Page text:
King of the Little Forest
(King of the Little Forest is a side story within the story of Torin Feng – Book Five of The Dragons of Wulin)
Incense thickened the air in the hall of meditations so much that Master Sun could barely see the old monk gently tapping the giant bronze bell with each recitation of sacred scripture. It had been a difficult morning for him. The students had seemed lazier and weaker than normal, and nothing could set his mood off more than that. And worse, the abbot had twice that morning warned him to ease up on his students.
He strained against the tense muscles in his broad back without showing any movement to disrupt the concentration of his Shaolin brothers. There would be no meditation on the scriptures for Master Sun today. His mind returned to his ever-present struggle to strengthen his charges for any battle they might face in life. No enemy would ever “ease up” on them. His younger years in the emperor’s army had shown him that truth long before he came to the temple and a life of peace. The young students had to be strengthened, not pampered. And any young man could become strong enough for battle if properly motivated. As master of both the tiger and the crane, it was his duty to strengthen them. If only…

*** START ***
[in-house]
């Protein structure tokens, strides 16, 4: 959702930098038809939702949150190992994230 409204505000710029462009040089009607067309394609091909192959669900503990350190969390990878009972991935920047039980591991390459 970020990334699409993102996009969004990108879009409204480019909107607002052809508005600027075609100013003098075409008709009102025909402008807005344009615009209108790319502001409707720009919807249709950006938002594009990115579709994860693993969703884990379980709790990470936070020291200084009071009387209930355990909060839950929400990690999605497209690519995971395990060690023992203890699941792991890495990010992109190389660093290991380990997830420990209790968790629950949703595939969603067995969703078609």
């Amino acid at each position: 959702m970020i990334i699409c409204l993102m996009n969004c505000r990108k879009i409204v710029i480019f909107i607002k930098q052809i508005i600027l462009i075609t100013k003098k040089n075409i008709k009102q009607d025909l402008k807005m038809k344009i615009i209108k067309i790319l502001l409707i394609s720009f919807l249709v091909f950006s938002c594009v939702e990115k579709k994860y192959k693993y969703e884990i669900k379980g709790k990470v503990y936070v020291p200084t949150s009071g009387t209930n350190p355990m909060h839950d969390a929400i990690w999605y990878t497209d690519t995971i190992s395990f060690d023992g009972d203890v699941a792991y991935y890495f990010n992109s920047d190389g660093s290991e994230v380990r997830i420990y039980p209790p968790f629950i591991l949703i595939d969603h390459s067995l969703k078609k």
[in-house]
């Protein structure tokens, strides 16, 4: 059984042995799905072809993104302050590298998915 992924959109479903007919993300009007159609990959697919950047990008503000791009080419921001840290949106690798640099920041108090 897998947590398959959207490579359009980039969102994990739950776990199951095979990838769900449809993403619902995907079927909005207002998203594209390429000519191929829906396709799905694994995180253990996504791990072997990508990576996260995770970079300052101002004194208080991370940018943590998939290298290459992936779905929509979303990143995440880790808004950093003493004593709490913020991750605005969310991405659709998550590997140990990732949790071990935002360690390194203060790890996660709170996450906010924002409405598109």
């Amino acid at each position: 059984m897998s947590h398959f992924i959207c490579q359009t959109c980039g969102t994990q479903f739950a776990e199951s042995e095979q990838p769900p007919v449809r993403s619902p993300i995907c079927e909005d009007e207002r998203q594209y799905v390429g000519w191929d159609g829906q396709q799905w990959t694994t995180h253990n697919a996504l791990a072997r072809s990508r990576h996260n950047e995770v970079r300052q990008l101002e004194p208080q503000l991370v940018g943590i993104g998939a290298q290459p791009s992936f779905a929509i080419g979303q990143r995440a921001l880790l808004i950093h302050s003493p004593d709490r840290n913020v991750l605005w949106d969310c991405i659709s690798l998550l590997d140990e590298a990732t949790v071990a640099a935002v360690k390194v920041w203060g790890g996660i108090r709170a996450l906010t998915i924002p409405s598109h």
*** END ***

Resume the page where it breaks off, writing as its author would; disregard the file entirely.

A shriek pierced the hall from outside. Several monks gave a start and the abbot motioned for an acolyte near the door to see to the disturbance. Master Sun squinted against the sudden flood of noonday light when the door opened. Through the bluish mist of incense students and disciples could be seen running around in the courtyard.
A younger monk leaned over toward Master Sun and whispered, “They know better. This is not the place for such chaos.”
Master Sun pressed his lips together and silently vowed to punish them for their lack of discipline. Without discipline strength cannot be developed, and without strength a man cannot…
A cry rose up from several of the monks in the hall. Master Sun shook his head, wondering if lack of discipline was spreading like a disease among the men of the Shaolin Temple. Then his gaze followed their horrified stares to the courtyard. Three of the students approached the great door with the limp body of another in their arms. Master Sun jumped to his feet and ran to the door. It was Li Chen, a newer student of the temple who had just recently graduated from kitchen scullery to the study of Kung Fu. Master Sun took the boy from his fellows and laid him on the cool steps, but there was nothing that could be done for him. He had seen death too many times to mistake its signs on the youngster’s skin and drawn cheeks. His joints were already beginning to stiffen. He drew his fingers across an ugly mark circling under the boy’s jaw. “A rope. Who cut him down?”
One of the boys who had carried the body said, “Wang, did, sir. He got him down as soon as he saw him. Is it too late, sir?”
Master Sun nodded and drew a fold of the boy’s robes over his face as the rest of the monks gathered around.
The boy continued, “He tried so hard, Master Sun. Please don’t be angry with him any more.”